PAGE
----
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Author Beatriz Williams discusses her latest book A Certain Age

9780008132613What was your inspiration for writing A Certain Age?

Growing up, we didn’t have much extra money—my father was a civil engineer, my mother a homemaker—but both parents were passionate operagoers and they basically steeped me in Verdi and Wagner from an early and completely inappropriate age. At five, I was entertaining dinner guests with a melodramatic rendition of Desdemona’s death scene, and I was crushing on Plácido Domingo as Des Grieux when my friends were into David Cassidy. (Although I think I just dated myself there.) So the idea of star-crossed love is sort of imprinted in my DNA, and one of my favourite moments in the entire canon arrives at the end of Richard Strauss’s marvellous masterpiece Der Rosenkavalier. I won’t reveal the spoiler for those who aren’t familiar with the work, but it’s just a singular act of grace performed by an extraordinary woman, and the more I thought about this opera and its themes – love and loss, class, youth versus age, romanticism versus realism—the more I thought that Manhattan in the 1920s would suit this story and this character beautifully. And luckily my editor was happy to go along with it!

 

All of your novels have been set in the first half of the twentieth century. What is it that draws you to write about this period?

As a storyteller, I’m drawn to conflict—it’s the fuel that drives the narrative along. And conflict arises out of change, and the transformation that took place in the first half of the twentieth century is probably unparalleled in written history. All the ingredients start falling into the pot as the century turns—scientific advancement, powerful artistic movements, economic and social unrest—and then the First World War just throws the whole mixture into a terrible oven and out comes the modern era. The culture changes irrevocably. There is massive cultural friction as this new world rises up from the old one, giving us the extraordinary electricity of the Jazz Age. Then on top of that we’re plunged into economic depression and then another cataclysmic war. You could write forever about this period and still not get close to making sense of it all.

 

Tell us about the research you do for your books.

Here’s my grand theory of historical fiction: I’m not here to teach you history. There’s some marvellous narrative nonfiction out there that will tell you everything you need to know about dates and battles and events and how it all fits together. My job is to describe what it’s like to be alive, what it means to be a human being navigating a lifetime during a period of cultural change, so I absorb old films and old books and diaries. I want to know how people talked and thought, the everyday details of their lives. When I do need historical facts I’ll look them up as I go, but I aim to weave these into dialogue and plot. I don’t give history lessons, because what person imagines herself in a historical setting as she’s living her life? Nobody! I’m not telling you what the Jazz Age was like; I’m showing you.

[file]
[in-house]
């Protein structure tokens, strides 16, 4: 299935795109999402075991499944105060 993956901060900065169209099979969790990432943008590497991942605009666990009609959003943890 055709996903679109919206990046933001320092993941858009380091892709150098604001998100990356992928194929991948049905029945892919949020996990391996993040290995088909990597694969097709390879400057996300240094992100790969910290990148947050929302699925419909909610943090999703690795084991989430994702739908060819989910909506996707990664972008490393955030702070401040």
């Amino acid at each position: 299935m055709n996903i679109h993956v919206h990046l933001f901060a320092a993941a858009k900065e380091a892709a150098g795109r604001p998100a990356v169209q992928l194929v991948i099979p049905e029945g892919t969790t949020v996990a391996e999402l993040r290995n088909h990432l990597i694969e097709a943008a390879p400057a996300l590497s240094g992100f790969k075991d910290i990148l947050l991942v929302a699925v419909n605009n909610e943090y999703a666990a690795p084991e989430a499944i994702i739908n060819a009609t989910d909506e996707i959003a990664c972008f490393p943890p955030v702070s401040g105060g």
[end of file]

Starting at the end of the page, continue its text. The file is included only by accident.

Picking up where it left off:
At the heart of A Certain Age is a very bittersweet love triangle. As such, did you find this hard to tie up satisfactorily?

Actually, this was the easiest part! I really started from the end, because that was the moment that captured me in Strauss’s opera—the tricky part was navigating the path to that ending, because you have to make each character sympathetic in order for the reader to care, to feel that bittersweet tug. And while all three characters travel through a terrible sea in this book, I think Theresa Marshall’s journey to redemption is the hardest and most moving, so writing those final scenes was—for me—one of those golden moments, where I felt I had done exactly what I wanted to do and brought all the ships to some kind of shore.

 

The nineteen-twenties was a period of great change both in America and Europe. What do you think were the most important things to come out of this decade, particularly for women?

When I think of the Twenties, I’m often reminded of my grandmother, who was a child of the British Empire and grew up in Kobe, Japan, before moving to Calcutta (where she met my grandfather) and finally to London after India’s independence. She used to say that this was a marvellous time to be a woman—we were taking jobs and contemplating careers and feeling our strength, we had the vote and the automobile and the freedom from chaperones, and if you look at the films of the period, they are absolutely chock full of vibrant, dashing, confident women who were nonetheless feminine and glorying in that femininity. And then—my grandmother says—after the war we FELL ASLEEP (I can still hear her indignant voice saying that) and we DIDN’T WAKE UP AGAIN until the Sixties! So while baby boomers love to think that they invented the sexual revolution, it really wasn’t so. And I would add that in America, the enactment of Prohibition at the start of the decade served in many ways to fire that hurtling toward freedom. Suddenly men and women were drinking together in clandestine establishments, flouting the law, and as we all know, once you start flouting one little law it becomes much easier to flout others!